BY Art Thiel 07:00AM 05/02/2011

THIEL: Fine day at the Tacoma ballyard

Event connects city’s history with its splendid ‘new’ ballpark, stirring memories for players and former hot dog consumers.

TACOMA – Asked by longtime broadcaster Bob Robertson what his memories were of his brief stay on the 1968 Tacoma Cubs that concluded his professional baseball career, Don Larsen squinted into the sun on the most sublime weather day of the year and snickered into the stadium microphone.

“Not many,” he said.

I suppose so. In 1956 the then Yankee pitched the only perfect game in World Series history. Half a century later, he is still hauled up and celebrated for it. For him, Tacoma baseball was the end of the road.

But Tacoma baseball is at a new beginning. Larsen was invited to a celebration that connected the past and future.

A modest event, called Fan-Go-Round, billed as a salute to the heritage of baseball and softball in Tacoma and Pierce County, drew hundreds of fans Sunday afternoon to the splendidly remodeled Cheney Stadium.

The Tacoma Athletic Commission and baseball historian Marc Blau wanted to celebrate the game with no game. No tickets or parking charges either.

A cross-section of those with a Tacoma connection – women softballers in their 80s, town-team stars in their 70s, a pitcher who made it big (Gaylord Perry), and a hitter (the wonderfully monikered A.J. Zapp) who in 2004 sent a ball 505 feet to clear for the first time the stadium’s legendary center field Half-Dome wall – gathered from around the country to be given a simple acknowledgement of their long-ago deeds in a town that has renewed its vows with baseball.

They came for laughs, autographs and memories. They came to a place that was a beginning for many, a way station for others, and a final home for a few.

But for Tacoma, the Pacific Coast League’s longest-tenured franchise has never been more rooted.

*After bouncing among six previous major league parent clubs, the Rainiers have been the Triple-A farm team of Seattle Mariners since 1995.

*The decaying, 60-year-old stadium underwent a $30 million renovation that has created one of baseball’s best minor league parks. A three-story grandstand includes suites and restaurants that have a Northwest lodge look. There’s field-level bleacher and berm seating, a bigger concourse, more restrooms and concessions, bullpens off the field and comfortable clubhouses.

*A guy who went to Curtis High School and Washington State, who swept the floors of his father’s University Place drug store, is the team owner.

The lease is 30 years. The guy who signed it, Mikal Thomsen, became wealthy through the wireless communications industry starting with the McCaw empire. He became a baseball fan long before that, and the Rainiers majority owner over the past winter.

Don’t know the man, but I knew the ballpark back when it cost him, and the other bleacher rats, 50 cents to enter – when we didn’t sneak in.

Long before the Mariners’ arrival in 1977, Cheney Stadium was the hub of ball for Puget Sound.

It was where I learned to keep score, assuring, I believed, entry into a secret world.

It’s where I met the player who had the coolest name in the world, Dusty Roads, only to discover he misspelled it to Dusty Rhodes.

It’s where I ate six hot dogs, still a nine-inning record for Park Avenue Elementary School.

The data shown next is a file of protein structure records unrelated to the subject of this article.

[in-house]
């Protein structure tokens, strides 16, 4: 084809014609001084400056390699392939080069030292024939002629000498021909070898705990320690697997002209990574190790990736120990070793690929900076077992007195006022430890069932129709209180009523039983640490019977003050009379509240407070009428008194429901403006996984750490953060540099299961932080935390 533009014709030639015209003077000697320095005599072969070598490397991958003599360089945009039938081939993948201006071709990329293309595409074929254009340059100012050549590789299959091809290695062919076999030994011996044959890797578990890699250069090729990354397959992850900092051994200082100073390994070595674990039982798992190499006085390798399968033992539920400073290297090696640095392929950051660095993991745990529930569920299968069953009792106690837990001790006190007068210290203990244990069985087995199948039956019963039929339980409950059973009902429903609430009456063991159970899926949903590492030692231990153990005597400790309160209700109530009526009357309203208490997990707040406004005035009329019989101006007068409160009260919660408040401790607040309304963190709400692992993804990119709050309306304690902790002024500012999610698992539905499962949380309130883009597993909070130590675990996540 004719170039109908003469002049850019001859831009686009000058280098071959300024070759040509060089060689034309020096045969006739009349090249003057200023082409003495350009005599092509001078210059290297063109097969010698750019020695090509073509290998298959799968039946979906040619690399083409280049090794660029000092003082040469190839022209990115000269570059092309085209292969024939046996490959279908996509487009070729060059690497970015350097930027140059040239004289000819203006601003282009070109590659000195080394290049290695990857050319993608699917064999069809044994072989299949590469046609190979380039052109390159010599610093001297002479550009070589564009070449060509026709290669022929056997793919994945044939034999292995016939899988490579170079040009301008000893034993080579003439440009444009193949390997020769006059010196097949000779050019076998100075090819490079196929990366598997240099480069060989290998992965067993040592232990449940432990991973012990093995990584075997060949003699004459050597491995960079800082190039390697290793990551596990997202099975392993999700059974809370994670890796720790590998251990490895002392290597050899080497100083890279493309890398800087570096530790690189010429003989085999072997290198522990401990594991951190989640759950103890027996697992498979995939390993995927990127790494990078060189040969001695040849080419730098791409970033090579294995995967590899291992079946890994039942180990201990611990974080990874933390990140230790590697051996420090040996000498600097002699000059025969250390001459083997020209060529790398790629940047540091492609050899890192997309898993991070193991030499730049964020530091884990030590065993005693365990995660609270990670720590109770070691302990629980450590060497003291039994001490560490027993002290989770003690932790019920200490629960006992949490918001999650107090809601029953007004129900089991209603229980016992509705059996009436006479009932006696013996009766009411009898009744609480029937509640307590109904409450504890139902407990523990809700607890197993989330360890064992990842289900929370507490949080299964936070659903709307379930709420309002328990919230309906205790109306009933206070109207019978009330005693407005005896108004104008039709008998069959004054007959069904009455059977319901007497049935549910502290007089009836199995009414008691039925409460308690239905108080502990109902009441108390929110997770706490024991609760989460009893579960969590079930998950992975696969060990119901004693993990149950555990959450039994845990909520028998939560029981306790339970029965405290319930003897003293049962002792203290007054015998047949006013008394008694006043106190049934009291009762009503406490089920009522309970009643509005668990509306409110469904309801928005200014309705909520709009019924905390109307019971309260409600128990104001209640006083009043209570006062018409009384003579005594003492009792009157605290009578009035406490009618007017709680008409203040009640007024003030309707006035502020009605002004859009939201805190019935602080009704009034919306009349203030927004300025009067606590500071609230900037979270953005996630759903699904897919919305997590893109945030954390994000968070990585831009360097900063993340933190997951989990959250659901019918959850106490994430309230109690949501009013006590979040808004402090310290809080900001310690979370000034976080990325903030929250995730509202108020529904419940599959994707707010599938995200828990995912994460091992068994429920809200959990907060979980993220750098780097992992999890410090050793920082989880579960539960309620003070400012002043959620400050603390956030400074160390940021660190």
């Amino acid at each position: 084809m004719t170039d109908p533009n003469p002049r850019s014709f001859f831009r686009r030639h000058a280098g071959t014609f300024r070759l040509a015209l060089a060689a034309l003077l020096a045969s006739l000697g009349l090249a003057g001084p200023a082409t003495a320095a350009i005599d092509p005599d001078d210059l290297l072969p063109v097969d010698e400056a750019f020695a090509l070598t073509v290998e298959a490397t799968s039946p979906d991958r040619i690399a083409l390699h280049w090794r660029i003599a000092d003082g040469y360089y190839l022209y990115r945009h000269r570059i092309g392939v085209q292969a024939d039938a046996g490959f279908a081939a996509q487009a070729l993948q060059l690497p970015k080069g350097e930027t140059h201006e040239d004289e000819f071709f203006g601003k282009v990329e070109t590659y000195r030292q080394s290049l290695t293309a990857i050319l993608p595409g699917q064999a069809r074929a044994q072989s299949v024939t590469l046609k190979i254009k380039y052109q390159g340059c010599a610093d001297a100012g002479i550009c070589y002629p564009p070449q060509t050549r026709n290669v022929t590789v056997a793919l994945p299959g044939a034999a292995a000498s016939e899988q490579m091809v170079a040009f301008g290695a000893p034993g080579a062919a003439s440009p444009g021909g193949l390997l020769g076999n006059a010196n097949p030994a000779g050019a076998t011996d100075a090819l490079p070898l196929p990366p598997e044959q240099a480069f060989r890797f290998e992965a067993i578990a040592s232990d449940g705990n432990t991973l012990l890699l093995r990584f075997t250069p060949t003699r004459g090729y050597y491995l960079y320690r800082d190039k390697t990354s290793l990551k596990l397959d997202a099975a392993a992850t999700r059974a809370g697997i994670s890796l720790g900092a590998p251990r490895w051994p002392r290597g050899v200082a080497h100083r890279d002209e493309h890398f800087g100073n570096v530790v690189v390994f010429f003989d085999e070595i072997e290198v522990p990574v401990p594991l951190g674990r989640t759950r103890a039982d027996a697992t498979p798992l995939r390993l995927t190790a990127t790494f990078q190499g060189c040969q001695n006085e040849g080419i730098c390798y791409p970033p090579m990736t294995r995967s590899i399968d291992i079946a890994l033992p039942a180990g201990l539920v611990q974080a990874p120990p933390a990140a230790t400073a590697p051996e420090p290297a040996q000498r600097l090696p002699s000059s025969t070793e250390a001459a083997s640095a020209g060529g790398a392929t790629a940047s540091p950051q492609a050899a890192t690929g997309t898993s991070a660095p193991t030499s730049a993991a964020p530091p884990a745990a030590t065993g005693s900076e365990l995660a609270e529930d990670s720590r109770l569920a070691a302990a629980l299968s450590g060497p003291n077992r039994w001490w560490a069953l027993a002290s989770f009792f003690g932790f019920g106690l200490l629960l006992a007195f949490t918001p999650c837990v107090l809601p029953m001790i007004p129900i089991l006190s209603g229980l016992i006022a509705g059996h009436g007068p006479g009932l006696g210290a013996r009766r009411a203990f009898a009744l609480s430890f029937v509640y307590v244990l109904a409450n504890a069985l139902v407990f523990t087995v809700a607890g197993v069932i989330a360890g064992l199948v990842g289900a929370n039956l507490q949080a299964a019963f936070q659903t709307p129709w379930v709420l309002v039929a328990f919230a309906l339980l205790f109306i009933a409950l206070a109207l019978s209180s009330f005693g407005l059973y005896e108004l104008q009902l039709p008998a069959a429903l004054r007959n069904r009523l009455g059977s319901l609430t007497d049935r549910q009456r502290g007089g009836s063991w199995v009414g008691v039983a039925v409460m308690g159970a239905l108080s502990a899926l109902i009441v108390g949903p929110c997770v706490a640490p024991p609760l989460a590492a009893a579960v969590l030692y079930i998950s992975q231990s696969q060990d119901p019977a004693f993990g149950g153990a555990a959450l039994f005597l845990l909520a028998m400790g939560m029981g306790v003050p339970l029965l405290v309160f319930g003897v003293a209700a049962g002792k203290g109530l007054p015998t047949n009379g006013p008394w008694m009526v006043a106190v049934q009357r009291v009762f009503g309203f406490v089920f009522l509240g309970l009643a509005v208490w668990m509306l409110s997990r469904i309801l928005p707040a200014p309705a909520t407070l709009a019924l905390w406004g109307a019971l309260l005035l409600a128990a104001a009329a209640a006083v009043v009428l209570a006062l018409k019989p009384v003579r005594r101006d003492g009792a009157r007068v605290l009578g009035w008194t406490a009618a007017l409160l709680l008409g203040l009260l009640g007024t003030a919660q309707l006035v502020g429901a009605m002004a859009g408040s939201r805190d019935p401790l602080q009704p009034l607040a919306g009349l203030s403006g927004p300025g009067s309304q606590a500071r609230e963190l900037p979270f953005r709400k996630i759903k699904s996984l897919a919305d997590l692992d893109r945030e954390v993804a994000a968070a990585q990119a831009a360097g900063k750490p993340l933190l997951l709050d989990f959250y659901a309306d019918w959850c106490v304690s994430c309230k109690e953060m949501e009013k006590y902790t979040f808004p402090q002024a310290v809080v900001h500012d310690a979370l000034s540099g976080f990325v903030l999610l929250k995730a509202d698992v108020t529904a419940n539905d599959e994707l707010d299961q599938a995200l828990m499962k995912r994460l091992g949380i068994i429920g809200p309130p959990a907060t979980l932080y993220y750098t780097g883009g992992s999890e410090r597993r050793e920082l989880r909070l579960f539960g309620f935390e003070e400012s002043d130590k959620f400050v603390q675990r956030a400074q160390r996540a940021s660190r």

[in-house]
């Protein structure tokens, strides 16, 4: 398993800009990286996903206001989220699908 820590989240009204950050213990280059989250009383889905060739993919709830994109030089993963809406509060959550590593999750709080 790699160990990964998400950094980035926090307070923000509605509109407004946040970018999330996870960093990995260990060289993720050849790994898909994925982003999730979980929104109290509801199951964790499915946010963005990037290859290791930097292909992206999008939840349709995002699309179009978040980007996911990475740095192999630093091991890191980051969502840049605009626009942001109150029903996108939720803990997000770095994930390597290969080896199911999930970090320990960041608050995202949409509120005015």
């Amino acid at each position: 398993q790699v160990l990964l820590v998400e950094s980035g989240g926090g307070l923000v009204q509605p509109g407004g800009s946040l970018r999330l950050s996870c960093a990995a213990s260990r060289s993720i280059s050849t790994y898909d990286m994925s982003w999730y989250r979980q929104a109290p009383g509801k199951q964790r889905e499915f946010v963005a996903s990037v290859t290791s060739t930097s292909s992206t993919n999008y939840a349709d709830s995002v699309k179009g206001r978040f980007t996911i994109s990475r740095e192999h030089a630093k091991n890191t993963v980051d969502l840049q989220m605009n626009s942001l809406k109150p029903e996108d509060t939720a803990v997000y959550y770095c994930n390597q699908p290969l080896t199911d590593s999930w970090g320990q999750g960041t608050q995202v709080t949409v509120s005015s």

It’s where I fetched my first foul ball, after it flew over the grandstand to the concessions concourse, where it hit a woman in the neck. She wasn’t hurt, but I’m still guilty about not giving her the ball.

It’s where I sat with my dad and his friends and listened to them crack on one another.

It’s where I obtained, long ago, Perry’s autograph. Sunday, I recalled the moment.

When he handed me back my autographed program, I told him, “It was wet.”

The major leagues’ greatest purveyor of spitball mythology laughed: “Payback’s a bitch.”

I’m sure there were championships, but I don’t remember them. Even though I was among that generation of kids who fell asleep at night next to the transistor radio listening to play-by-play, somehow the experience was less about the outcome than the engagement. All sports have it to some degree. Baseball makes a living there.

As with any stadium project, there’s been controversy over the renovation’s funding and the bidding, laments about its roofless design in this climate, and complaints about ticket and concession prices.

Perhaps all have some legitimacy. But Sunday, with the gathering from the past looking upon a secure and nearly limitless future for splendid nights at the yard, the Tacoma baseball vows were so strong, the world had no choice but to hold its peace.

Follow Art on Twitter at @Art_Thiel


  • Bill Ogden

    The Fan-Go-Round at Cheney Stadium was one of those “feel good” events that seemed to resonate with everyone who came out to the ballpark get together with some old friends.

    Some of the fans wore retroTacoma baseball jerseys, caps, and jackets and appeared to be “in their glory” hanging out at the new Cheney Stadium in the sunshine…they seemed to be home again.

    It was great to see Stan Naccarato, Ron Zollo and other members of Baseball Tacoma in attendance and working the crowd like they did in the “old days”.

    Bob Robertson and you…Art…did a great job with the interviews.

    The fans loved them along with the pictures and videos.

    It was one of those afternoons where all the elements came together….old friends, great memories, and the sunshine….to make for a memorable afternoon.

    Congrats to Marc Blau and the TAC for job well done.

    Bill Ogden